A study was recently published by the Occupational Safety and Health Administration (OSHA) in collaboration with the National Institute for Occupational Safety (NIOS). It suggests that state agency's new employees are particularly vulnerable to suffering heat-related illnesses during their first days working there.
One of the most insidious types of construction accidents is a trench collapse, as it can occur with little or no warning.
If you work a physical job, you depend on the strength and dexterity of your hands, arms and legs to complete daily tasks. Suffering a serious work injury could leave you unable to continue to perform your job. In some cases, the reduced function of your limb will be a short-term issue. Once the bone, connective tissue or muscle has healed, you can return to work. In other cases with more severe injuries, you may never fully regain the same strength and range of motion that you once had. In these situations, you may find yourself unable to continue in the same line of work as before the accident.
Some Santa Ana jobs are clearly more dangerous than others. For example, you might be a construction worker who regularly scales great heights in unfinished buildings. You might be a machine shop laborer who is constantly in danger of getting his hands caught up in the machinery. Alternatively, you might be an accountant who operates a computer most the day and is comparatively safer, but an accountant can also get hurt on the job.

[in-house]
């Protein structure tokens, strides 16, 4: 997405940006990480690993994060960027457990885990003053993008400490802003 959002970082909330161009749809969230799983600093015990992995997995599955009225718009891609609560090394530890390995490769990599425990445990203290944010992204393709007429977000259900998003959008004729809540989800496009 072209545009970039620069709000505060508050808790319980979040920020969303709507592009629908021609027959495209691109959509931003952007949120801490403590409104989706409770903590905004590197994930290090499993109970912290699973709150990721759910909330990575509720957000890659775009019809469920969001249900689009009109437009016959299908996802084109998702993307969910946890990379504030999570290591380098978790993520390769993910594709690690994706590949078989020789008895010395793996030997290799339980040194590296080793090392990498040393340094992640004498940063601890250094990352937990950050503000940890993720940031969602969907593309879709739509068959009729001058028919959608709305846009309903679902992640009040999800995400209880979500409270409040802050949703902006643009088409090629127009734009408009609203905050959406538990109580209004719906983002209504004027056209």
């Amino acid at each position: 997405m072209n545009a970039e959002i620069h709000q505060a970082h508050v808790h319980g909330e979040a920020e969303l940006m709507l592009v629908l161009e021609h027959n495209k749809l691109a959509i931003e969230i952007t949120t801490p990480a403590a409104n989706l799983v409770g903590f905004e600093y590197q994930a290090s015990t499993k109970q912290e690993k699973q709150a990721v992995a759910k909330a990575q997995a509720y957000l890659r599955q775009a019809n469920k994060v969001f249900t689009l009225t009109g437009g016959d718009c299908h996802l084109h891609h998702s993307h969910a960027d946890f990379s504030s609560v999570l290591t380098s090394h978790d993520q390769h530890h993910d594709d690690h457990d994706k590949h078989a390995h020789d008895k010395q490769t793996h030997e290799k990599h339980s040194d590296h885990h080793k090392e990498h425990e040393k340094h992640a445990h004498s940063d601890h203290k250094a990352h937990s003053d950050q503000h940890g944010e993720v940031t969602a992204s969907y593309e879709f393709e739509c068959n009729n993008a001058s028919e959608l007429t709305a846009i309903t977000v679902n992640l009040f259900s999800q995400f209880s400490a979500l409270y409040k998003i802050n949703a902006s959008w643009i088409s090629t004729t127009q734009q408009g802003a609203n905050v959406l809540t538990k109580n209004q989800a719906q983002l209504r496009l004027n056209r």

Did you know that electricity is one of the most dangerous forces on your construction site? Many welders and other operators are injured in electricity-related construction accidents every year. The consequences of these accidents can be dire, but some employers still refuse to take proper precautions to protect workers from electrical accidents. Here is how your employer should help you take charge of your own safety on the job.